Being Itself and the Being of Beings: Reading Aristotle's Critique of Parmenides (Physics 1.3) after Metaphysics

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Abstract
The essay studies Aristotle’s critique of Parmenides in the light of the Heideggerian account of Platonic-Aristotelian metaphysics as an approach to being in terms of beings. Aristotle’s critique focuses on the presuppositions of the Parmenidean thesis of the unity of being. It is argued that a close study of the presuppositions of Aristotle’s own critique reveals an important difference between the Aristotelian metaphysical framework and the Parmenidean “protometaphysical” approach. The Parmenides fragments indicate being as such in the sense of the pure, undifferentiated “is there” —as the intelligible accessibility of meaningful reality to thinking, prior to its articulation into determinate beings. For Aristotle, by contrast, “being itself” has no other plausible meaning than “being-something-determinate as such”, which itself remains equivocal. In this sense, Aristotle can indeed be said to conceive being in terms of beings, as the being-ness of determinate beings.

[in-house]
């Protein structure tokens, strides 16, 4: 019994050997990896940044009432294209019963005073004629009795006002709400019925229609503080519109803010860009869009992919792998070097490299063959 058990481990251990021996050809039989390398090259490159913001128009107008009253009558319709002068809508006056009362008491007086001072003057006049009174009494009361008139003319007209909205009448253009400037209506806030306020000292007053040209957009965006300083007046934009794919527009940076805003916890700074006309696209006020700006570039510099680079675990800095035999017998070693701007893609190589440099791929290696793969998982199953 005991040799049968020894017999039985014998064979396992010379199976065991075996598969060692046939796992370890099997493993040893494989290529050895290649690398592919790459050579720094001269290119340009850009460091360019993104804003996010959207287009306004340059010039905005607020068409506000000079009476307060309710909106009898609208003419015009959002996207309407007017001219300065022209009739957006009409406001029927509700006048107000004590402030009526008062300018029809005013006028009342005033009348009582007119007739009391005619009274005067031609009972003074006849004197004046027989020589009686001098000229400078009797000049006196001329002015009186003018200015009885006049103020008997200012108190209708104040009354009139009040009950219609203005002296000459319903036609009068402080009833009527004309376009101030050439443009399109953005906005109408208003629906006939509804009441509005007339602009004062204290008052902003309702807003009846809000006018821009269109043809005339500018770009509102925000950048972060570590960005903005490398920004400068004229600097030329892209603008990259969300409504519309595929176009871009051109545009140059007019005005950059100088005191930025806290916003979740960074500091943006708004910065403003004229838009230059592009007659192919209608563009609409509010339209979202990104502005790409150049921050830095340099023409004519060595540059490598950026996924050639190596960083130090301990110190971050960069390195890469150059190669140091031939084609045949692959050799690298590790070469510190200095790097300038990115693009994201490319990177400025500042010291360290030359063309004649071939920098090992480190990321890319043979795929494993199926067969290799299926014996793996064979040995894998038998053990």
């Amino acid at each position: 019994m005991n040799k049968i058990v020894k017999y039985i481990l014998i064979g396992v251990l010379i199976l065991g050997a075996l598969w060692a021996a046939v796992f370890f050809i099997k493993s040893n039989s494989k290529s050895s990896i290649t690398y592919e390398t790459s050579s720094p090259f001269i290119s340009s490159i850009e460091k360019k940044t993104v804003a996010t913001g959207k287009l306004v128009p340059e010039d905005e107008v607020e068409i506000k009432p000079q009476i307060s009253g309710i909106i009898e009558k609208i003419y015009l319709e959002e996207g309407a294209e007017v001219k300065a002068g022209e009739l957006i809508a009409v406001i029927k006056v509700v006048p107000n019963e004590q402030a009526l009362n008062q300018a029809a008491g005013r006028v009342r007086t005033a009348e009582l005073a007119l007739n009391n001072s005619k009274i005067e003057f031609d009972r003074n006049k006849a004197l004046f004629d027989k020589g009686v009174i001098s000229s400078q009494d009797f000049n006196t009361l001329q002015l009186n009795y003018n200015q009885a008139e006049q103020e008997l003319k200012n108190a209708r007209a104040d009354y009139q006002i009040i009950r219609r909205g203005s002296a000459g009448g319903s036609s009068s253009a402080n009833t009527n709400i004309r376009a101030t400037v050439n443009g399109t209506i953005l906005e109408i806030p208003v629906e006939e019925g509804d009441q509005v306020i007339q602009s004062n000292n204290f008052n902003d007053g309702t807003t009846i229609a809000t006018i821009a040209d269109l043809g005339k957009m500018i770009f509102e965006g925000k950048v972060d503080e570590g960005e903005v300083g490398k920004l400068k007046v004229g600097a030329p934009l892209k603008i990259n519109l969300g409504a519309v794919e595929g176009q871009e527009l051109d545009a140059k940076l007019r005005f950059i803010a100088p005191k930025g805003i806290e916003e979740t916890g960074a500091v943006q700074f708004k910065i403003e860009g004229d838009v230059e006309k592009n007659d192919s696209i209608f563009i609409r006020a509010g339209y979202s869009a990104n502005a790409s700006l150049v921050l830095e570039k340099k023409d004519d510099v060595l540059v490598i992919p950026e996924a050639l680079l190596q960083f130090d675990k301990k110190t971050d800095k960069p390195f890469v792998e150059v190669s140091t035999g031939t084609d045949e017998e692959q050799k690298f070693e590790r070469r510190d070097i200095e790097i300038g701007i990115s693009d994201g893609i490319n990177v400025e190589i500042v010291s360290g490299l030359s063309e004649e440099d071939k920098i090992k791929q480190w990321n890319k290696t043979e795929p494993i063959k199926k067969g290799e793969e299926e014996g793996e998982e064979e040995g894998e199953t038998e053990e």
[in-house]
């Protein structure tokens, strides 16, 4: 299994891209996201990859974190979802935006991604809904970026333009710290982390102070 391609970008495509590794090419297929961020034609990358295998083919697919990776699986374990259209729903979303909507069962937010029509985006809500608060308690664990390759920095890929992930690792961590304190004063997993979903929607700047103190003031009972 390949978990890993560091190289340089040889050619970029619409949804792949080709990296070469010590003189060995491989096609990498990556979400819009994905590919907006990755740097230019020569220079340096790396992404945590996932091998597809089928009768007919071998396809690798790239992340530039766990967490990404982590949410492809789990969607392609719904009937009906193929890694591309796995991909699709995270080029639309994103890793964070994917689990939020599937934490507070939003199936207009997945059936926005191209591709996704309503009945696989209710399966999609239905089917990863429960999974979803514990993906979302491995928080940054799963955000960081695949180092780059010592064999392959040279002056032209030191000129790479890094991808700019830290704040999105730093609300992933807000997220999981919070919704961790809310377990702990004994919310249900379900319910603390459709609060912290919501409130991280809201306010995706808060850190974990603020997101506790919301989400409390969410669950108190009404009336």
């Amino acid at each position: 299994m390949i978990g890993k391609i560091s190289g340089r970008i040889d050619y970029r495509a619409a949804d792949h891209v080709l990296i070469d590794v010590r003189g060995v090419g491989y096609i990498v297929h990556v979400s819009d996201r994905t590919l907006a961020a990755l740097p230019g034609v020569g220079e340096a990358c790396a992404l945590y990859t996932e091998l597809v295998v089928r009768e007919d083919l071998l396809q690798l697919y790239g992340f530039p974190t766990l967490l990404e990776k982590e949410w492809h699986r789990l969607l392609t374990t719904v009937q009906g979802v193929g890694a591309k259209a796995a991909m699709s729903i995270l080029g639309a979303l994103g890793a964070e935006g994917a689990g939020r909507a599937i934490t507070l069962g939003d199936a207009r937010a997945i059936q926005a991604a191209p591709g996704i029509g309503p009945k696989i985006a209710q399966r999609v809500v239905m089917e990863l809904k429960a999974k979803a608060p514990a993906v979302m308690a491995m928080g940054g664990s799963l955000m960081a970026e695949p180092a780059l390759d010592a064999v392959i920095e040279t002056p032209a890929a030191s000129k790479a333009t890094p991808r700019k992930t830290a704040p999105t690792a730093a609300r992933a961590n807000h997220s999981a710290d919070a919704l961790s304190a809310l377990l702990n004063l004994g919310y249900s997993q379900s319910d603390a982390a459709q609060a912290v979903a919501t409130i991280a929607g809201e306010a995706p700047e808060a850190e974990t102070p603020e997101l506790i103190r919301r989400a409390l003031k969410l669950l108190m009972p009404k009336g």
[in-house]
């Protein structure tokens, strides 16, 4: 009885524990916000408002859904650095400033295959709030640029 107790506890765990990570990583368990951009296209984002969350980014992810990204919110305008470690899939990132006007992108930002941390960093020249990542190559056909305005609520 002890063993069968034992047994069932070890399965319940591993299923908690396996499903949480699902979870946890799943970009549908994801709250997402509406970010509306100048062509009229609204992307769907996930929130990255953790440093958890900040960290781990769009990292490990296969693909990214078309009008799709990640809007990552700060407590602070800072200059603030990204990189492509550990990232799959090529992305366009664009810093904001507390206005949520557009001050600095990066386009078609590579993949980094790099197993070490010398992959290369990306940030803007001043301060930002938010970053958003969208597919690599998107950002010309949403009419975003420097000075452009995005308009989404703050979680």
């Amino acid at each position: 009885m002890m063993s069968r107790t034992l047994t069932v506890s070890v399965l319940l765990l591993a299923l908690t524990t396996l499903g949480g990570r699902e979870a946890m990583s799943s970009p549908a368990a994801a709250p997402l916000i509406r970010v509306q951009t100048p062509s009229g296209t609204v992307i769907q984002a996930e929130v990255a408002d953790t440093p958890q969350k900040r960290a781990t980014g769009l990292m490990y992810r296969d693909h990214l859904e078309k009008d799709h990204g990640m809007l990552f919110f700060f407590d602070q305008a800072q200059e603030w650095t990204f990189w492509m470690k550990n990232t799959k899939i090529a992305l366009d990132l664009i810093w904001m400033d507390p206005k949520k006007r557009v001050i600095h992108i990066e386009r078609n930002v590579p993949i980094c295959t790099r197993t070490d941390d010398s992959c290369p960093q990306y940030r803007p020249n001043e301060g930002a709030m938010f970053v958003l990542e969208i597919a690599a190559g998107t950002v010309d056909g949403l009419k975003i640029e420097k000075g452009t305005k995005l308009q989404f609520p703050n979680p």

Reprint years
2018
ISBN(s)
1085-1968
PhilPapers/Archive ID
BACBIA-5
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Archival date: 2018-01-04
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2018-01-04

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